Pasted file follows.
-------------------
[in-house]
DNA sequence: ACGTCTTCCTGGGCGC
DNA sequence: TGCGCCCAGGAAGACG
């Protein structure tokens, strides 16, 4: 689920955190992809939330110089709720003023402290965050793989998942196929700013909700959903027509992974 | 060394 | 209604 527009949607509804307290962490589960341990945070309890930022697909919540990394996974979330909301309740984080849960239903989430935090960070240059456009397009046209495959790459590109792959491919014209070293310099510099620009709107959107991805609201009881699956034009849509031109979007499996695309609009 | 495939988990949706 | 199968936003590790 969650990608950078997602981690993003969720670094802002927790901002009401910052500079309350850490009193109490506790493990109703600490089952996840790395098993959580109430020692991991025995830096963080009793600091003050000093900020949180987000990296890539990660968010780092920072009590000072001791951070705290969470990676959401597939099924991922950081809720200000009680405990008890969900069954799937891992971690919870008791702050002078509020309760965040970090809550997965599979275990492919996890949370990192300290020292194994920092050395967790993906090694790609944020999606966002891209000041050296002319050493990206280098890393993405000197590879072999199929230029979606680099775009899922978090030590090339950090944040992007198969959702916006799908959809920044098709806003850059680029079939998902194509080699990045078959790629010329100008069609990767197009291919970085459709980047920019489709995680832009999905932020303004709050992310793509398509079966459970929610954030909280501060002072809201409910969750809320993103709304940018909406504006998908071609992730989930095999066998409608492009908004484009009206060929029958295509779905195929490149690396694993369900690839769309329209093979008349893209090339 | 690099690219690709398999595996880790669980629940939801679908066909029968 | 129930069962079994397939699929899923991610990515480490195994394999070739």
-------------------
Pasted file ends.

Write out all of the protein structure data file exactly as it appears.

[in-house]
DNA sequence: ACGTCTTCCTGGGCGC
DNA sequence: TGCGCCCAGGAAGACG
């Protein structure tokens, strides 16, 4: 689920955190992809939330110089709720003023402290965050793989998942196929700013909700959903027509992974 | 060394 | 209604 527009949607509804307290962490589960341990945070309890930022697909919540990394996974979330909301309740984080849960239903989430935090960070240059456009397009046209495959790459590109792959491919014209070293310099510099620009709107959107991805609201009881699956034009849509031109979007499996695309609009 | 495939988990949706 | 199968936003590790 969650990608950078997602981690993003969720670094802002927790901002009401910052500079309350850490009193109490506790493990109703600490089952996840790395098993959580109430020692991991025995830096963080009793600091003050000093900020949180987000990296890539990660968010780092920072009590000072001791951070705290969470990676959401597939099924991922950081809720200000009680405990008890969900069954799937891992971690919870008791702050002078509020309760965040970090809550997965599979275990492919996890949370990192300290020292194994920092050395967790993906090694790609944020999606966002891209000041050296002319050493990206280098890393993405000197590879072999199929230029979606680099775009899922978090030590090339950090944040992007198969959702916006799908959809920044098709806003850059680029079939998902194509080699990045078959790629010329100008069609990767197009291919970085459709980047920019489709995680832009999905932020303004709050992310793509398509079966459970929610954030909280501060002072809201409910969750809320993103709304940018909406504006998908071609992730989930095999066998409608492009908004484009009206060929029958295509779905195929490149690396694993369900690839769309329209093979008349893209090339 | 690099690219690709398999595996880790669980629940939801679908066909029968 | 129930069962079994397939699929899923991610990515480490195994394999070739």